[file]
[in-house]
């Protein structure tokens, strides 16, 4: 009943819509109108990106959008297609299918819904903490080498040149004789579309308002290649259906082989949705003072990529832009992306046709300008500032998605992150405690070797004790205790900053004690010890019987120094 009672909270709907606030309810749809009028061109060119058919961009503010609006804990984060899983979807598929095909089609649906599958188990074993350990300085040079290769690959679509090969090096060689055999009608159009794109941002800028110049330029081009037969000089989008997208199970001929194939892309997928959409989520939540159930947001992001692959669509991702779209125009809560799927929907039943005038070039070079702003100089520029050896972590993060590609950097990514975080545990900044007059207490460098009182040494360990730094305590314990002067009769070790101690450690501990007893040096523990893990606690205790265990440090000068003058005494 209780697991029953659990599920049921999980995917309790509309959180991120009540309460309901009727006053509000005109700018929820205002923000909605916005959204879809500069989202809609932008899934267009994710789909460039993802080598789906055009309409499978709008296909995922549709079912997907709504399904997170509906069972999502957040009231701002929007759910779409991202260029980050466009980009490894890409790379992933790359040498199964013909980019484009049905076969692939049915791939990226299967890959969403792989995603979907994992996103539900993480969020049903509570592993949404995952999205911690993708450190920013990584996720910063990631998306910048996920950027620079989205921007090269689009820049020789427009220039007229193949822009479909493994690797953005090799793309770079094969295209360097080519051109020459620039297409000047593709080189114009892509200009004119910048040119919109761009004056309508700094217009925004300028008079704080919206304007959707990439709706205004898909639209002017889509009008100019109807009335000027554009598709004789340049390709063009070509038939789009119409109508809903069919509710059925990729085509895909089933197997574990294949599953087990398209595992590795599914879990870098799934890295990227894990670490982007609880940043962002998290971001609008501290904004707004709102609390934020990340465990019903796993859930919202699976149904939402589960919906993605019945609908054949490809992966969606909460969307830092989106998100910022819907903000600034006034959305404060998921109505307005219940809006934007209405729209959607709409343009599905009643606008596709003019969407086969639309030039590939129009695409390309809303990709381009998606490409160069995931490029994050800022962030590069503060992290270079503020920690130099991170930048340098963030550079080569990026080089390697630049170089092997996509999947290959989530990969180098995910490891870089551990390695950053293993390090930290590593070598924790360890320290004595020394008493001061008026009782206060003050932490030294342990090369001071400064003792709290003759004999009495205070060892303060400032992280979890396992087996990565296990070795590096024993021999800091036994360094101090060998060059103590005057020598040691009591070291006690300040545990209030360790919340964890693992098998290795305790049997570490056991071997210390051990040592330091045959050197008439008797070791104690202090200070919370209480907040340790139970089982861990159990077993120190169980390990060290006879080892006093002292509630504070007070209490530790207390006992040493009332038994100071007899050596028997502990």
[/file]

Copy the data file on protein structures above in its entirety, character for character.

[in-house]
């Protein structure tokens, strides 16, 4: 009943819509109108990106959008297609299918819904903490080498040149004789579309308002290649259906082989949705003072990529832009992306046709300008500032998605992150405690070797004790205790900053004690010890019987120094 009672909270709907606030309810749809009028061109060119058919961009503010609006804990984060899983979807598929095909089609649906599958188990074993350990300085040079290769690959679509090969090096060689055999009608159009794109941002800028110049330029081009037969000089989008997208199970001929194939892309997928959409989520939540159930947001992001692959669509991702779209125009809560799927929907039943005038070039070079702003100089520029050896972590993060590609950097990514975080545990900044007059207490460098009182040494360990730094305590314990002067009769070790101690450690501990007893040096523990893990606690205790265990440090000068003058005494 209780697991029953659990599920049921999980995917309790509309959180991120009540309460309901009727006053509000005109700018929820205002923000909605916005959204879809500069989202809609932008899934267009994710789909460039993802080598789906055009309409499978709008296909995922549709079912997907709504399904997170509906069972999502957040009231701002929007759910779409991202260029980050466009980009490894890409790379992933790359040498199964013909980019484009049905076969692939049915791939990226299967890959969403792989995603979907994992996103539900993480969020049903509570592993949404995952999205911690993708450190920013990584996720910063990631998306910048996920950027620079989205921007090269689009820049020789427009220039007229193949822009479909493994690797953005090799793309770079094969295209360097080519051109020459620039297409000047593709080189114009892509200009004119910048040119919109761009004056309508700094217009925004300028008079704080919206304007959707990439709706205004898909639209002017889509009008100019109807009335000027554009598709004789340049390709063009070509038939789009119409109508809903069919509710059925990729085509895909089933197997574990294949599953087990398209595992590795599914879990870098799934890295990227894990670490982007609880940043962002998290971001609008501290904004707004709102609390934020990340465990019903796993859930919202699976149904939402589960919906993605019945609908054949490809992966969606909460969307830092989106998100910022819907903000600034006034959305404060998921109505307005219940809006934007209405729209959607709409343009599905009643606008596709003019969407086969639309030039590939129009695409390309809303990709381009998606490409160069995931490029994050800022962030590069503060992290270079503020920690130099991170930048340098963030550079080569990026080089390697630049170089092997996509999947290959989530990969180098995910490891870089551990390695950053293993390090930290590593070598924790360890320290004595020394008493001061008026009782206060003050932490030294342990090369001071400064003792709290003759004999009495205070060892303060400032992280979890396992087996990565296990070795590096024993021999800091036994360094101090060998060059103590005057020598040691009591070291006690300040545990209030360790919340964890693992098998290795305790049997570490056991071997210390051990040592330091045959050197008439008797070791104690202090200070919370209480907040340790139970089982861990159990077993120190169980390990060290006879080892006093002292509630504070007070209490530790207390006992040493009332038994100071007899050596028997502990």